The network has a lot of information about Colonel Kvachkov. The Ukraine War was orchestrated by the same behind-the-scenes powers who did 9/11, says Col. Kvachkov. This colonel of the GRU had started his military service as a commander of a Spetsnaz platoon in Afghanistan. Kvachkov faced literally decades behind bars on charges of assisting terrorists and planning an armed uprising. He started to work as a senior research fellow with the Center for Military and Strategic Research of Russian Defense Ministry, working on the theory and practice of modern guerrilla warfare.

      Reply
    • Major Oleg Marzoev

      10 May 2022 • 09:14

      Colonel Putin confirmed today the 40th commander to die when he marks Victory Day in Ukraine. Putin’s forces lose yet another high ranking officer as Putin attends the Military Parade. Lt Col Alexander Blinov was killed last month but his death was denied. His high-flying grave in Volgograd confirms the colonel is dead. The intelligence Colonel was an elite soldier reportedly killed on a secret mission. Nine generals and 40 colonels have been killed since 24 February in Putin’s war according to known statistics, although the FSB has not come clean on total fatalities.

      Reply
    • Colonel Gregory Mikhailov

      10 May 2022 • 10:41

      Former FSB Major Sergei Dokuchaev is facing treason changes. The arrests were a response to his old allegations (2010) that Shoygu Stoyanov and Colonel Gregory Mikhailov had passed secrets on to the former head of Kaspersky Labs. But an investigation carried out by respected veterans of the SVR foreign intelligence service, the FSB, and the Russian Interior Ministry ‘failed to find any evidence that Mikhailov was born and raised in Belarus’. The CIA suggests media that Major Dokuchaev may have been selling information for at least seven years. The FSB denies knowing high-ranking officers Colonel Mikhailov and Major Dokuchaev.

      Reply
    • Gerd von Rundstedt

      10 May 2022 • 16:22

      For its part, the Red Army’s subordination to the KGB and the poliical backgrounds of its commanders deprived its officer corps of autonomy, cohesion and identity. The Party’s leadership was instrumental in crafting the Red Army into a professional military force. The KGB ensured the obedience and good conduct of higher-ranking officers by ordering party commissars be attached to every military unit. Security Guards were the base for the forming of the Red Army. By this time, the political landscape had changed dramatically. The Soviet Union, a former ally, was now the opponent of the West in the Cold War, and the leftist apparatchiks.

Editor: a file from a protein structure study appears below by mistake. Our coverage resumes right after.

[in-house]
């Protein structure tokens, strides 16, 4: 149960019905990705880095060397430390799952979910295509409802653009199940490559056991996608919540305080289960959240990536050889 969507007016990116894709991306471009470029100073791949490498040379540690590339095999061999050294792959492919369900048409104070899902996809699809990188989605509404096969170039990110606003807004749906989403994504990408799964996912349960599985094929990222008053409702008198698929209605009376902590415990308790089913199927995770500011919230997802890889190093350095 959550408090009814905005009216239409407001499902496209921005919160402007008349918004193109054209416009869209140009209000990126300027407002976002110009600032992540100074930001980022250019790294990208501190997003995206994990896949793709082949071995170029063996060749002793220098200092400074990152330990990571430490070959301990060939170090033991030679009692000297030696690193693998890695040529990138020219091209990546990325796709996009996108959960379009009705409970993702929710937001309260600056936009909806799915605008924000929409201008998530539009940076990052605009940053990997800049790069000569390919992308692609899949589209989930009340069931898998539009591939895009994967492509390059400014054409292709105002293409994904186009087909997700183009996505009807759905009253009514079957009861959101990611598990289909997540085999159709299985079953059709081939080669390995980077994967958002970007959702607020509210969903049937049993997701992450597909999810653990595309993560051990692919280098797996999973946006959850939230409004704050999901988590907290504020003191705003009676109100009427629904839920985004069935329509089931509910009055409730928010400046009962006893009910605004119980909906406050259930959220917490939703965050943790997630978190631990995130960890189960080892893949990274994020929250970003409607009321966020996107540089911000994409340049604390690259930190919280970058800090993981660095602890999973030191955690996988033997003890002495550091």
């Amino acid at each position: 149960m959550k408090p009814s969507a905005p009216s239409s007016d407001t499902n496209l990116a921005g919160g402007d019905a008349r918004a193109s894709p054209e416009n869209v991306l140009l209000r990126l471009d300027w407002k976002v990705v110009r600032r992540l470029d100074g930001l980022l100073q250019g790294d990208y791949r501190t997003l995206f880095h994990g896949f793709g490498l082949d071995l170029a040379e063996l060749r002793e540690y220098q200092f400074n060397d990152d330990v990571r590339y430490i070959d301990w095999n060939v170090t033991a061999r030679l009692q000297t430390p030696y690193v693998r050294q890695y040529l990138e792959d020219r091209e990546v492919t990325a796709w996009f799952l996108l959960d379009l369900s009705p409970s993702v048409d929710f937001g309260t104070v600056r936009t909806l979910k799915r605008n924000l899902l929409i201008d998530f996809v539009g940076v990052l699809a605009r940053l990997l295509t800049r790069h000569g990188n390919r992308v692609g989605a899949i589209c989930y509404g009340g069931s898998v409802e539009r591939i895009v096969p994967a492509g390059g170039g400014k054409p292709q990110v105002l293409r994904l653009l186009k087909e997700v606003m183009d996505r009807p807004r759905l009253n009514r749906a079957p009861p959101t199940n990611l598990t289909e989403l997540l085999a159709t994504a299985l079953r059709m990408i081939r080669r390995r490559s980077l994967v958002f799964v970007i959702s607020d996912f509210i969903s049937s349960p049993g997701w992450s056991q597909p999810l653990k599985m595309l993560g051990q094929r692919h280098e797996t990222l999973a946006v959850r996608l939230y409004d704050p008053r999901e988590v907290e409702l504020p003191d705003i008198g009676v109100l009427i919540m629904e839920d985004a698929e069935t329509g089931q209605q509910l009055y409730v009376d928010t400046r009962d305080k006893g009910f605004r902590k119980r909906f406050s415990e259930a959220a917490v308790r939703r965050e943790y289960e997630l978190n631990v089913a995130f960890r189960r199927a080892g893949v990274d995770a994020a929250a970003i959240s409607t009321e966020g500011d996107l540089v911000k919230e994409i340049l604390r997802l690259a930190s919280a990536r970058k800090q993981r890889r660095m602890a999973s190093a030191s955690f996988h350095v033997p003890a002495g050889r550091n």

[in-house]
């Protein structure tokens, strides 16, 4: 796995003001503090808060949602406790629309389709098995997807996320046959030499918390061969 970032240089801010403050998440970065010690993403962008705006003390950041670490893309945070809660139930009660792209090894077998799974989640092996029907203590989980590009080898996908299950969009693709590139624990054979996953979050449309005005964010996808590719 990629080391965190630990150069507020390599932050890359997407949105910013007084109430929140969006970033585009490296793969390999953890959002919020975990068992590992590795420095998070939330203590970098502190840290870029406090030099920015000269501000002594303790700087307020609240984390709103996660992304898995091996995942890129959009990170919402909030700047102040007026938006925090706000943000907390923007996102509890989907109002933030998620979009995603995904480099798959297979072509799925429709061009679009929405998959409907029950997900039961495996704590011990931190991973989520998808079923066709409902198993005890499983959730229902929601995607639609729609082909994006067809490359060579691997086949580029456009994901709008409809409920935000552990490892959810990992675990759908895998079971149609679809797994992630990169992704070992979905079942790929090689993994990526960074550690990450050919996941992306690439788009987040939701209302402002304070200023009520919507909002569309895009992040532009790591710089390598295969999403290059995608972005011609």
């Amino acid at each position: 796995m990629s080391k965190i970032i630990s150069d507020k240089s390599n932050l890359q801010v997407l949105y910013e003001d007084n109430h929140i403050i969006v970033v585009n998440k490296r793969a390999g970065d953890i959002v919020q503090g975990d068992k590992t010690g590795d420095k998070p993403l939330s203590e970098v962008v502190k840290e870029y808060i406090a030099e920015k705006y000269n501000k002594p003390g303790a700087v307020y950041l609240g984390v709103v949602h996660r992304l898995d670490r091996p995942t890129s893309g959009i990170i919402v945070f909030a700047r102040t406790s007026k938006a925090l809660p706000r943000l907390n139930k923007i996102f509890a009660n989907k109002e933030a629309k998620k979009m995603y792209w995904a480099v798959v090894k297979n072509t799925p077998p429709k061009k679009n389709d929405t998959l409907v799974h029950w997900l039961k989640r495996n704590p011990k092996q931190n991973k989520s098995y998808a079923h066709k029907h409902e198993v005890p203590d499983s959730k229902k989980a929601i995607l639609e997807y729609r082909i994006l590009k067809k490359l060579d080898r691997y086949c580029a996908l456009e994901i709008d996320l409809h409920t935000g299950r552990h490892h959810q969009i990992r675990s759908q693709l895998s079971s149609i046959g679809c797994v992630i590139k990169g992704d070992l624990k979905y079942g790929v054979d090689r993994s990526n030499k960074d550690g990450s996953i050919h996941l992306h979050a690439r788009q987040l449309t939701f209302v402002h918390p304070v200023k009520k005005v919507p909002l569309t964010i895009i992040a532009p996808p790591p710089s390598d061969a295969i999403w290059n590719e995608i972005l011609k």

Reply
    • Oksana Vasilievich

      10 May 2022 • 18:24

      Col. Kvachkov was arrested on suspicion of planning an armed revolt and involving the ethnic strife in terrorist activities. HIs nationalist group allegedly hoped to trigger a chain reaction of revolts across Russia, allowing rebels to seize power in Moscow. The judge said Kvachkov was being sentenced not for his political views but for his criminal activities. He alleged that the case had been invented by incompetent investigators and was frauded on the colonel’s nationalist views.

      Reply
    • Anatoli Chekov

      11 May 2022 • 17:14

      Colonel Putin’s army is much weaker than thought, his intelligence services have failed and sanctions are starting have an impact. The Red Army forces are no longer the feared power they once were. Prince Grigory Potemkin once allegedly set up the setting for his czarina to fool her into thinking he was settling empty territories.

      The FSB has also failed in its second role: that of recruiting politicians loyal to the Kremlin in Ukraine. There is a lack of pro-Russian opposition that could welcome Putin’s troops and replace Volodymyr Zelenskyy’s government. Preparing it would have been the responsibility of the Service of Operational Information and International Relations, a structure within the FSB led by General Sergei Beseda.

      President Putin thinks the struggle with the West is impossible to avoid or even postpone, that it has been imposed by the adversary. It was a clear rhetorical escalation. It’s quite possible that Putin wanted to use it to compensate for the image of weakness his army has recently shown. Either way, one meaning was clear: There is no turning back for Colonel Putin.

      Reply
    • Wilhelm Höttl

      15 May 2022 • 18:27

      Counterespionage may involve proactive acts against intelligence services, such as double agents, deception, or recruiting foreign officers. Dymitro Kuleba accuses the FSB of such behaviour in intelligence cases. Espionage is the process of obtaining information that is not normally publicly available, using human sources (agents) or technical means (like hacking into computer systems). A Spy can also be assigned to Counter-Espionage missions during war.

      Reply

    Leave a comment

    Your email address will not be published.